Child welfare advocate: 'See something, say something'
- People avoid reporting things because they're afraid of being wrong, Liddle said.
- They're afraid they'll make things worse for the child involved or make the issue worse for the family.
- Liddle said the best way to approach child abuse is: "See something, say something."
The loss of a child is always heartbreaking, according to Angela Liddle, but a situation like the 3-year-old allegedly killed by her mother Wednesday could be avoided in the future if neighbors really know what's going on in the house.
Parenting is one of the hardest jobs out there, the president and CEO of the Pennsylvania Family Support Alliance said, and not everyone is equipped to handle the strains it can put on a person physically, mentally and emotionally.
"It's a cliche, but it really does take a village," she said. "There needs to be community involvement. It's really easy to sit on the outside and make judgments of someone else's family."
Liddle wouldn't talk specifics about the case of 3-year-old victim Isabel Rose Godfrey, whose mother, Regina Lester, is charged with homicide, child endangerment and making terroristic threats.
However, Liddle said having some compassion for the parent is necessary. Not every kind of abuse is physical, either, she said.
"Physical abuse sometimes is a no-brainer," Liddle said. "There's a lot of gray area in family dynamics, though. There could be something else going on that you don't see."
Reporting: Liddle said the best way to approach child abuse is to use the Transportation Security Administration's unofficial motto: "See something, say something."
People avoid reporting things because they're afraid of being wrong, Liddle said. They are afraid they'll make things worse for the child involved or make the issue worse for the family.
"They're afraid they'll cause embarrassment for the kid or for the family or for themselves," she said. "But I tell people, 'Can you really point to times where your gut steered you wrong?'"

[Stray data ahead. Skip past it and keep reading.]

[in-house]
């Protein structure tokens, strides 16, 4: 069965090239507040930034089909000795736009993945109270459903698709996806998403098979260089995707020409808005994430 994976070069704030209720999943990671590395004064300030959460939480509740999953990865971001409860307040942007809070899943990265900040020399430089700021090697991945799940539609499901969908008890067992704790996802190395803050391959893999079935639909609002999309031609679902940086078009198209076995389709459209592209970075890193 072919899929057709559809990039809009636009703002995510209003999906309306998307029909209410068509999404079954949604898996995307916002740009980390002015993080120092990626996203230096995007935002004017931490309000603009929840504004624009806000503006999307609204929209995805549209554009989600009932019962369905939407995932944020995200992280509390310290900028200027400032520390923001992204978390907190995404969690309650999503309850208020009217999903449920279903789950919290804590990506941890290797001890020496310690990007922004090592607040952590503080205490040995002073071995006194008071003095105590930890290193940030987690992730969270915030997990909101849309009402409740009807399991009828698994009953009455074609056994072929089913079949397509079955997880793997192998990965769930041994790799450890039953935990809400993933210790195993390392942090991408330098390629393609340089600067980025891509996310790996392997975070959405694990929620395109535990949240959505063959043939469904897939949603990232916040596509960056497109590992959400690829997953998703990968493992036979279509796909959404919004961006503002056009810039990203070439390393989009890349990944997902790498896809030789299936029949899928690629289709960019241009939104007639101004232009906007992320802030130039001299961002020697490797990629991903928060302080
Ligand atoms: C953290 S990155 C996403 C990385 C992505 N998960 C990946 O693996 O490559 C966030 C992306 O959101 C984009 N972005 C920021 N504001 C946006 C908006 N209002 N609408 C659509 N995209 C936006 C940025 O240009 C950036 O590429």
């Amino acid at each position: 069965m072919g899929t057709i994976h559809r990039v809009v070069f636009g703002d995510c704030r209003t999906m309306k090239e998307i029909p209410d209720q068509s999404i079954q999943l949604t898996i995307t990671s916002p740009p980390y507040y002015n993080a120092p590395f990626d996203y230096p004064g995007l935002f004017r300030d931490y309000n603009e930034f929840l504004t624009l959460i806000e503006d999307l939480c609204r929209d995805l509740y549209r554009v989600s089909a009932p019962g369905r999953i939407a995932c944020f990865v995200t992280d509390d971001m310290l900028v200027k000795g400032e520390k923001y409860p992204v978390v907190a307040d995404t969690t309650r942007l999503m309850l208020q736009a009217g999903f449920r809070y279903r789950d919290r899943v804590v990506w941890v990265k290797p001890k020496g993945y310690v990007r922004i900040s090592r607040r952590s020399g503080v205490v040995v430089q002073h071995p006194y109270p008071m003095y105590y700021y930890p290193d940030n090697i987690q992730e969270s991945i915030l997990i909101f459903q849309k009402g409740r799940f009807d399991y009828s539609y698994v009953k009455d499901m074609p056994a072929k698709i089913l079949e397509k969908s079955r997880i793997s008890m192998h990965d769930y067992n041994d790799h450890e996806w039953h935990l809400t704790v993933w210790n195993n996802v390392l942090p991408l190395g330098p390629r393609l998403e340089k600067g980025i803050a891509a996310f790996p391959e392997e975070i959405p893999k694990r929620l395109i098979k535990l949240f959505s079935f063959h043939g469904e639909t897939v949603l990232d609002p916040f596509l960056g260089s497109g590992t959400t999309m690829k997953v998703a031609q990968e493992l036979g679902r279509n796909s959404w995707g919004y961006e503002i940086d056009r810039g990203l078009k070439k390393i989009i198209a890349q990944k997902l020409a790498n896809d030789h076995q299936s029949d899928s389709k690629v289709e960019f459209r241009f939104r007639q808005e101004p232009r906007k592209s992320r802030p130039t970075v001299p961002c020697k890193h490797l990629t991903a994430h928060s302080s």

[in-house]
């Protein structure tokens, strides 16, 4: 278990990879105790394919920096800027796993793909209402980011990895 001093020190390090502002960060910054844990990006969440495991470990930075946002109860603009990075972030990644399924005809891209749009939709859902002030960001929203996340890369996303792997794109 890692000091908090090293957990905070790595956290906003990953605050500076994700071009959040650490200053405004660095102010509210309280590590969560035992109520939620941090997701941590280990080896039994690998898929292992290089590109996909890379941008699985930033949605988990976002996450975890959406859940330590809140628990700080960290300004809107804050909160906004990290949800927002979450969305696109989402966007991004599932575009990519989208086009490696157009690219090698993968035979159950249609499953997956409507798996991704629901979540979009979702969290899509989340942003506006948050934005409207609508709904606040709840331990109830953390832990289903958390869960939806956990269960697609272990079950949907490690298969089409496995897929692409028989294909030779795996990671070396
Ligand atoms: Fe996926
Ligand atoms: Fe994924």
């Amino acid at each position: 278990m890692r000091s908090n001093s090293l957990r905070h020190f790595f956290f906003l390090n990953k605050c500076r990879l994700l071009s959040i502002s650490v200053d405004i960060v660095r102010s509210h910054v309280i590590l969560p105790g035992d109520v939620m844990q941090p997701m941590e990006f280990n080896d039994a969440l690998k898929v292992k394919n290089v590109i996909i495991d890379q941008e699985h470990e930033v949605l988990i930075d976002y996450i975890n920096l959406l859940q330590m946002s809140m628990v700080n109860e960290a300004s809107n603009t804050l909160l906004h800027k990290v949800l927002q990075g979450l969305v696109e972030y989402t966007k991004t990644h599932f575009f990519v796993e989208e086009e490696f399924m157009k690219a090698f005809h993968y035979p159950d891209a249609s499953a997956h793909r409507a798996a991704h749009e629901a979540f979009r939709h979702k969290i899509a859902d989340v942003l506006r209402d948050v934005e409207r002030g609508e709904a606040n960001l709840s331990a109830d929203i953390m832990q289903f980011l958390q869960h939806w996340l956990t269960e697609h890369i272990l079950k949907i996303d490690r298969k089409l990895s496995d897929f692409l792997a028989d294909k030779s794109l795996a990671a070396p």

According to research from the alliance, people who take the mandated reporting training through the group are five times more likely to report when they see child abuse. Those reports tend to have more detail and are of higher quality and accuracy, Liddle said.
"If you don't make the call, who will?" she said. "More often than not, you hear people who say 'I knew there wasn't something right there.'
"That's not OK."
The Lehman Center: Liddle was the director of The Lehman Center in York City years ago. Jan Zeigler, interim executive director of the Children's Aid Society, pointed to the work The Lehman Center does.
"We have a crisis nursery that takes children, from newborns to age 6, in when parents need it," Zeigler said. "We provide a safe place for the child to stay while parents are going to doctors appointments or other things that a normal support system would help with."
From July 2014 to June 2015, the crisis nursery took in 185 children in the area. Ninety-eight percent of the children were from families meeting the federal poverty criterion.
The Lehman Center also does art therapy for children, helping 204 children from age 3 to 18 cope with whatever is going on in their lives. It has parenting support groups as well.
"Most of these people don't have a traditional support system," Zeigler said. "We are that support system for them. We're the ones who step up for these people. We have a wonderful group of volunteers that helps with this."
How to help: Anyone who suspects a child is being abused or neglected is urged by the Pennsylvania Family Support Alliance to call the state's ChildLine at (800) 932-0313.